Greetings from this end. I hope you are doing well. Thanks for the feedback. I really found helpful Amoris Laetitiae of pope Francis and his invitation to a shift of paradigm, the focus of pastoral and missionary conversion involving change of attitude to listen, accompany and discern starting wutg the fundamental joy of the Gospel of love and family. Thanks again. Fraternally
tres bein Damien. Very helpful and pastoral advice. Here in Australia there are many infer-faith and an increasing number of inter-race marriages- which add a further dimension to a marriage.
Greetings and regards from this end. Thanks for your words. In a world of mobility, travels and encounters, the happiness of love "amoris laetitiae" will happen. Thank God. Though beautiful, it's challenging and may get us all out of our comfort zones. May we trust the Spirit that formed the Messiah in the womb of Mary present in the hearts of those binding themselves in comnunity of love and life.
thanks, Damien ... a very thoughtul and practical reflection ... you bring back happy memores of preparing a wide range of couples in London for marriage ... opennenss, listening and focusing on the essentials, as you stress, seem to be the key features ... may you continue to find inspiration and nourishment in this accompaniment of people at a key moment intheir lives, bulding a future that will benefit all of us ...
Thanks Paul for your inspiring remarks. I am happy and thrilled by the Marist mission evangelizing through word and action, journeying with meaning seekers.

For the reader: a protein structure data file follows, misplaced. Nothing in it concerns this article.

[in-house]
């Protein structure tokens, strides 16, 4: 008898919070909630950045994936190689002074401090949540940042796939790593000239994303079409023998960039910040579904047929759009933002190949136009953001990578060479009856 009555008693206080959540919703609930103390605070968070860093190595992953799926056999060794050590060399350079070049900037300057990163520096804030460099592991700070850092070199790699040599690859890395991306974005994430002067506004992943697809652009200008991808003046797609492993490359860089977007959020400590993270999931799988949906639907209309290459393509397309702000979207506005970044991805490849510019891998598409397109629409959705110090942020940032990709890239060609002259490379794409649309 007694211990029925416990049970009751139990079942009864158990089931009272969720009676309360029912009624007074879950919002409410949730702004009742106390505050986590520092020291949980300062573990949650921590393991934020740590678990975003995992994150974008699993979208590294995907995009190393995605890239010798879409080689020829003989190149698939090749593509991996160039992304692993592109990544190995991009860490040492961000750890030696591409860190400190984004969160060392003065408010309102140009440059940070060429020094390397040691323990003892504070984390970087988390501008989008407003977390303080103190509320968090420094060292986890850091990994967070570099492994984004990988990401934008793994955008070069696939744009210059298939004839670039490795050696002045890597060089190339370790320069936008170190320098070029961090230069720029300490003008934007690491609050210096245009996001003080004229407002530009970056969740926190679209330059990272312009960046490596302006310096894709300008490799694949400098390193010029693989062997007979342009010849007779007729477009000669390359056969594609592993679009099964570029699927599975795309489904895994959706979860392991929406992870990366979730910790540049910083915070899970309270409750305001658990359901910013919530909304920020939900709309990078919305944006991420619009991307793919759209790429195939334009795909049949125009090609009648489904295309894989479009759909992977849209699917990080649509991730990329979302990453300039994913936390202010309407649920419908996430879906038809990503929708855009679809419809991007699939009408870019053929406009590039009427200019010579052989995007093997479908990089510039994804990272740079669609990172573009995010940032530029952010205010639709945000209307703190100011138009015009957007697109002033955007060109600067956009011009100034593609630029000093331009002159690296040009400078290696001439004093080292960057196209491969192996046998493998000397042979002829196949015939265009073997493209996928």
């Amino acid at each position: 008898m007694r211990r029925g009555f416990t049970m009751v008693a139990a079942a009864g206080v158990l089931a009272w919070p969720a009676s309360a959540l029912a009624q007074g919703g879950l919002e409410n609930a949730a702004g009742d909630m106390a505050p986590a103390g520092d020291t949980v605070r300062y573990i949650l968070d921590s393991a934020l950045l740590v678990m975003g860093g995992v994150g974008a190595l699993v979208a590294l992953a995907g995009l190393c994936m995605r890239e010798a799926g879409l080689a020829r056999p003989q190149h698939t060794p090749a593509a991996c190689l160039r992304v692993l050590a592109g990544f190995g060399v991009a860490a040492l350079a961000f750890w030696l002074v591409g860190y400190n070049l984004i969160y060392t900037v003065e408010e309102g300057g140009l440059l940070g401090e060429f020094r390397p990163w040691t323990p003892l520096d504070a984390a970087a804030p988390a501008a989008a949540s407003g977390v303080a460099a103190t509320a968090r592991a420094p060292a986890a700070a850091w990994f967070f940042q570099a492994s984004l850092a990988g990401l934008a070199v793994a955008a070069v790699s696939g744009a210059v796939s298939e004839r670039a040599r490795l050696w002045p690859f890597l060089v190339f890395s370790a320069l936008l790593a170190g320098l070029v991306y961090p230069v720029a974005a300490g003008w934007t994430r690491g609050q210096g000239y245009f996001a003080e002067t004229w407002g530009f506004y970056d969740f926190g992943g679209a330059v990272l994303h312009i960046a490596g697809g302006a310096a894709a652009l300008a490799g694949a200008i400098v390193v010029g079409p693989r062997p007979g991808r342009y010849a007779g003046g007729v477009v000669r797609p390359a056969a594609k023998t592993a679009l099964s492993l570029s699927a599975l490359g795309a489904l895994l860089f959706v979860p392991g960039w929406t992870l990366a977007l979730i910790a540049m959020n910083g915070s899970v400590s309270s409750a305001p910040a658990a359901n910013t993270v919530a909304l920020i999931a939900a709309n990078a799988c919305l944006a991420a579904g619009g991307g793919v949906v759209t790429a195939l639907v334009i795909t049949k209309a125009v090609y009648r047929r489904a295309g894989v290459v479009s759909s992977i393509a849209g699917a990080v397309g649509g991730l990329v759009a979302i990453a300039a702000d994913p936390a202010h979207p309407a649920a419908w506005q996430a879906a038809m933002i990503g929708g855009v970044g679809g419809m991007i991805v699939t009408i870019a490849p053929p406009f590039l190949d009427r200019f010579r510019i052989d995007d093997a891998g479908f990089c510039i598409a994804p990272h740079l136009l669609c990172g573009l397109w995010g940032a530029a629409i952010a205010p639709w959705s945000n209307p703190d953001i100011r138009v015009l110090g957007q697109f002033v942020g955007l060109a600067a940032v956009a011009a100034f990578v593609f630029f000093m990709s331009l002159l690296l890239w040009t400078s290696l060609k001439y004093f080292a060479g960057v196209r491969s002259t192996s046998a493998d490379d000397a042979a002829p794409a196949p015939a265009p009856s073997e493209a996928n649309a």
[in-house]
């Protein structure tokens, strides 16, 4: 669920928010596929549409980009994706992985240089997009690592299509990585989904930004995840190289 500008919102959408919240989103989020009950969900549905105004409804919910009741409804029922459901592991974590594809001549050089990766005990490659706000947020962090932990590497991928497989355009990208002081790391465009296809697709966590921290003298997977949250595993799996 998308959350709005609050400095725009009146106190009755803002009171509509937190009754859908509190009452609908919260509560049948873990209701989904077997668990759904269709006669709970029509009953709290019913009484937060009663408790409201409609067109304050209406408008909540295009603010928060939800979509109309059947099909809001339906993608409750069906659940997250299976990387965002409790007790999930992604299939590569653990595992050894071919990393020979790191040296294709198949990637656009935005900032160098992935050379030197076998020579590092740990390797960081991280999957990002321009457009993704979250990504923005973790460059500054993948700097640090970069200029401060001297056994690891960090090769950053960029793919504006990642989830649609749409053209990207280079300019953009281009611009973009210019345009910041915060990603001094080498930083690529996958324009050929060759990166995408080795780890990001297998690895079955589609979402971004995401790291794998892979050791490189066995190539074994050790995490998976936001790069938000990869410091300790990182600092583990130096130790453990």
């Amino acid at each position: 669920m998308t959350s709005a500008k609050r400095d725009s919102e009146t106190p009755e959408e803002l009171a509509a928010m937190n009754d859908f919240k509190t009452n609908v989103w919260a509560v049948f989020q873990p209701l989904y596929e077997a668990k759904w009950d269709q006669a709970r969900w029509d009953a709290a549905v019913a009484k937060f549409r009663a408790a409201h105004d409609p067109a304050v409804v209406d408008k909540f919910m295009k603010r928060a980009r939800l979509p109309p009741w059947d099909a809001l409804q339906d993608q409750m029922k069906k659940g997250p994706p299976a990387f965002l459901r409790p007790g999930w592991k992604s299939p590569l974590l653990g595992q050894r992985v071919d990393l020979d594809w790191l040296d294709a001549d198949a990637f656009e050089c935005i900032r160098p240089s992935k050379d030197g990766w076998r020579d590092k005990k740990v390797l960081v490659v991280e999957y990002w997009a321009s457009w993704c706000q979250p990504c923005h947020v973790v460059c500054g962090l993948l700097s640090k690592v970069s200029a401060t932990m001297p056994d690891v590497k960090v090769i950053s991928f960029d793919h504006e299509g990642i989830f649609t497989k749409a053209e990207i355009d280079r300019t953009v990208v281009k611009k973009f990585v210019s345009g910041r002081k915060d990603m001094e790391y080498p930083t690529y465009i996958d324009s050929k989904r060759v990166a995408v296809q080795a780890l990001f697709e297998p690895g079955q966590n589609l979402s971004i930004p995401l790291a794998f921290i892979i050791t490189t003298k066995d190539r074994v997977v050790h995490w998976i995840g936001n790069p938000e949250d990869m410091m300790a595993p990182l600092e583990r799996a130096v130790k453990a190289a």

Email, from Justin Taylor: "Very interesting and helpful. In the 1960s I officiated at an inter-faith (Muslim-Catholic) wedding. It would have been very useful to have something like Damian’s reflection to guide me, and not just the Church’s requirements for obtaining a dispensation from ‘disparity of cult’. It was helpful that the Muslim groom was a personal friend. The marriage has lasted, and I’ve kept in touch with the couple over the years. Blessings, Justin"
Thanks Justin. I am glad and grateful to earliery generations and pioneers who opened in challenging times doors and windows allowing us to breatht and see far, hoping brighter horizons.
Christian-Moslem mariage really an up to date reality. I have some friends who didn't get married simply because they were both from these two different religions. I think it's worth important to note that, especially in the African context ( for the case of Cameroon which I know abit more), the family of both partners have a great influence in the choice of partners. Most Christian parents will tell their children that they will not accept their child to get married to a Moslem, and it is also the case for the Moslem parents. And when we look at this situation closely, we realise that one of the reasons for such behaviour is lack of information from the part of the parents and the couples. They are not aware that the Church has thought of how to go about such cases. It is also rather unfortunate that some priests and most Christians are not aware of how to go about it.
Thanks father Damien,sm
Thanks a lot for your remarks very relevant in an African context where the communities, made of friends, relatives or neighbours of young couples are often influential and even obstacles to their growth and development, forcing fidelity to obsolete traditions and preventing creativity. In pastoral life, in the light of Amoris Laetitiae and with the policies developed in local churches, we must accompany them to foster communion and give no place to the nocive intervention of outsiders. Thanks again, my dear brother.